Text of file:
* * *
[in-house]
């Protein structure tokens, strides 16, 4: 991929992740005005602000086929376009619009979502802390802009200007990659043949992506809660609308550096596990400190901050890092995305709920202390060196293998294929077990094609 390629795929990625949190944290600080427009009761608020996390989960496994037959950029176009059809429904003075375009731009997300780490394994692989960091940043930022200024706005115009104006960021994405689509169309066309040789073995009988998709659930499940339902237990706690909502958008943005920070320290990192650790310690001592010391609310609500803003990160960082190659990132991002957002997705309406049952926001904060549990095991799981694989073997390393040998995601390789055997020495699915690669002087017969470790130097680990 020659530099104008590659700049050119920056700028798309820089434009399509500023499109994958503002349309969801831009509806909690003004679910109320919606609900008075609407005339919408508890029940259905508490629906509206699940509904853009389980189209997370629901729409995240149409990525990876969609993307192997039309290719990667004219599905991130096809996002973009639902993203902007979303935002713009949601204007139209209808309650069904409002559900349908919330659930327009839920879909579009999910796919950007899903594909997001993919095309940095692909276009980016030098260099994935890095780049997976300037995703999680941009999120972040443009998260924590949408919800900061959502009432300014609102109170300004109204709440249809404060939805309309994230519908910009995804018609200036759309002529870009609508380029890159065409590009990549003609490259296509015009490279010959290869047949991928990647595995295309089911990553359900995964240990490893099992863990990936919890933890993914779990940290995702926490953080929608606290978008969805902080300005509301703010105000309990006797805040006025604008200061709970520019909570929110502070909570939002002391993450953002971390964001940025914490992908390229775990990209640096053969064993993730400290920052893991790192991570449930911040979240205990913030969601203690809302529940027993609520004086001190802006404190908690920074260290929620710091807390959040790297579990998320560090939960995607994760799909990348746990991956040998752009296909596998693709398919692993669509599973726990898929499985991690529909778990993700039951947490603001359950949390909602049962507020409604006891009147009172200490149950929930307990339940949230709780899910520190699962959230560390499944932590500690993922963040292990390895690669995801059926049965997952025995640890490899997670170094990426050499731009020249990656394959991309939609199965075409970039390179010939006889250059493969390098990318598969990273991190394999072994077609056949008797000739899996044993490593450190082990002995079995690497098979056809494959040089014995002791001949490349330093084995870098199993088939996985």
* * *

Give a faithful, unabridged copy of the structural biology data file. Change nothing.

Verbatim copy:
[in-house]
């Protein structure tokens, strides 16, 4: 991929992740005005602000086929376009619009979502802390802009200007990659043949992506809660609308550096596990400190901050890092995305709920202390060196293998294929077990094609 390629795929990625949190944290600080427009009761608020996390989960496994037959950029176009059809429904003075375009731009997300780490394994692989960091940043930022200024706005115009104006960021994405689509169309066309040789073995009988998709659930499940339902237990706690909502958008943005920070320290990192650790310690001592010391609310609500803003990160960082190659990132991002957002997705309406049952926001904060549990095991799981694989073997390393040998995601390789055997020495699915690669002087017969470790130097680990 020659530099104008590659700049050119920056700028798309820089434009399509500023499109994958503002349309969801831009509806909690003004679910109320919606609900008075609407005339919408508890029940259905508490629906509206699940509904853009389980189209997370629901729409995240149409990525990876969609993307192997039309290719990667004219599905991130096809996002973009639902993203902007979303935002713009949601204007139209209808309650069904409002559900349908919330659930327009839920879909579009999910796919950007899903594909997001993919095309940095692909276009980016030098260099994935890095780049997976300037995703999680941009999120972040443009998260924590949408919800900061959502009432300014609102109170300004109204709440249809404060939805309309994230519908910009995804018609200036759309002529870009609508380029890159065409590009990549003609490259296509015009490279010959290869047949991928990647595995295309089911990553359900995964240990490893099992863990990936919890933890993914779990940290995702926490953080929608606290978008969805902080300005509301703010105000309990006797805040006025604008200061709970520019909570929110502070909570939002002391993450953002971390964001940025914490992908390229775990990209640096053969064993993730400290920052893991790192991570449930911040979240205990913030969601203690809302529940027993609520004086001190802006404190908690920074260290929620710091807390959040790297579990998320560090939960995607994760799909990348746990991956040998752009296909596998693709398919692993669509599973726990898929499985991690529909778990993700039951947490603001359950949390909602049962507020409604006891009147009172200490149950929930307990339940949230709780899910520190699962959230560390499944932590500690993922963040292990390895690669995801059926049965997952025995640890490899997670170094990426050499731009020249990656394959991309939609199965075409970039390179010939006889250059493969390098990318598969990273991190394999072994077609056949008797000739899996044993490593450190082990002995079995690497098979056809494959040089014995002791001949490349330093084995870098199993088939996985």